New Master of St Benet’s Hall appointed | University of Oxford

New Master of St Benet’s Hall appointed

Professor Werner G Jeanrond has been appointed Master of St Benet’s Hall, a Permanent Private Hall of the University of Oxford run by Ampleforth Abbey. He will succeed Father Felix Stephens in September.

Professor Jeanrond is currently Professor of Divinity at the University of Glasgow and becomes the first layman ever to run the Hall. In 2008 he became the first lay person to hold the Chair of Divinity, the senior chair of University of Glasgow; prior to that he was a professor of systematic theology at Sweden’s University of Lund, the first Catholic in Sweden to hold such a post.

The Abbot of Ampleforth, the Right Reverend Cuthbert Madden OSB, said: 'I would like to express my gratitude first of all to Father Felix Stephens, under whose leadership the Hall has made substantial progress in a number of areas. We hope that Professor Jeanrond will be able to build on those foundations to continue the Benedictine educational apostolate in the University of Oxford, so that St Benet’s Hall may become a beacon of excellence in forming both monks from all over the world and an educated Catholic and Christian laity'.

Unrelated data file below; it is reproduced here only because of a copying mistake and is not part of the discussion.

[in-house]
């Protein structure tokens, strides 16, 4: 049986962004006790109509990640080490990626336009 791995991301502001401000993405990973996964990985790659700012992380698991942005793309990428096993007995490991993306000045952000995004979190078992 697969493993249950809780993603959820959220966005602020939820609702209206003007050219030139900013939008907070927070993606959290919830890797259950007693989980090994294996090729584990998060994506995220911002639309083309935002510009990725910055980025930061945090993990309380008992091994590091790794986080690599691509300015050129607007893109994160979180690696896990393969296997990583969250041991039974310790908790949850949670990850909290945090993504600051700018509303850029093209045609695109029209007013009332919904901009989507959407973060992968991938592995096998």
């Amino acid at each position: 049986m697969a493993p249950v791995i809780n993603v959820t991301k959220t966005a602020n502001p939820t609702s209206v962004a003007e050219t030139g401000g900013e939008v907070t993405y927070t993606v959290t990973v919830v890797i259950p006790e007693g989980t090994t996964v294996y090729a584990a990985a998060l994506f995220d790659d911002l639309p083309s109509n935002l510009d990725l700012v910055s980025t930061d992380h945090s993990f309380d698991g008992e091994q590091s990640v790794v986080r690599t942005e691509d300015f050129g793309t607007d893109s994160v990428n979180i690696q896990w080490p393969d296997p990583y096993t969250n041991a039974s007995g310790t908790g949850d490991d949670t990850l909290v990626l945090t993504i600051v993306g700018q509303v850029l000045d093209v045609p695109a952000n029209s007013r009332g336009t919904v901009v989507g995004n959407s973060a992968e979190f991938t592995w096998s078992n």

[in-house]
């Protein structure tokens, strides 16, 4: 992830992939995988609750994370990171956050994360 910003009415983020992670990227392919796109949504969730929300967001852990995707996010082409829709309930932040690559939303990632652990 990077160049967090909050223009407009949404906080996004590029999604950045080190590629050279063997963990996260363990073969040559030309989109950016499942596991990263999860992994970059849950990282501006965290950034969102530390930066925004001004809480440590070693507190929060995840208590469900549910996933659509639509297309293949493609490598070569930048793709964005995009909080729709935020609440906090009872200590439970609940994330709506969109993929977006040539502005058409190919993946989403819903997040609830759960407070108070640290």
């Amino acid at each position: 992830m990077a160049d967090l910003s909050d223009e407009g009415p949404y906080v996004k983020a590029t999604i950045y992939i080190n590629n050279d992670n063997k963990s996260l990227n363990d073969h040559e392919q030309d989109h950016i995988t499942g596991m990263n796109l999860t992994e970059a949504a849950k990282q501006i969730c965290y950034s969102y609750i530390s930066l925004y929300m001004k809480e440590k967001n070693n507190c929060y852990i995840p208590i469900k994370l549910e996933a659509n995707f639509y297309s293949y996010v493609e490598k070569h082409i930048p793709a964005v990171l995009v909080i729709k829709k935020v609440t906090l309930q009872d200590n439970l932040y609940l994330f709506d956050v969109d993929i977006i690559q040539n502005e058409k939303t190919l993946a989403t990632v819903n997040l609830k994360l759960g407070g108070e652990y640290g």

Professor Jeanrond said of his appointment: 'I look forward to working together with students and staff for the continuing development of St Benet’s as a centre of intellectual excellence and personal formation within the University of Oxford. It will be an honour to serve students as well as university, church and society in this way.'

Professor Werner G Jeanrond was born in Saarbrücken, Saarland, now Germany, and studied theology, German language and literature, and educational science at the Universities of Saarbrücken, Regensburg and Chicago. He has held academic posts at the University of Dublin, Trinity College Dublin, Lund University in Sweden, and the University of Glasgow.

Professor Jeanrond has received a number of academic awards, including a Fulbright Fellowship for his doctoral studies at the University of Chicago, and research fellowships at the Herzog August Library Wolfenbüttel, the Danish Institute for Advanced Studies in the Humanities, and the Center for Subjectivity Research at University of Copenhagen. He has held visiting professorships at the Universities of Uppsala, Chicago, Regensburg, and Riga. From 2007 to 2009 he served as external examiner at the University of Oxford for the degrees in Theology and in Philosophy and Theology.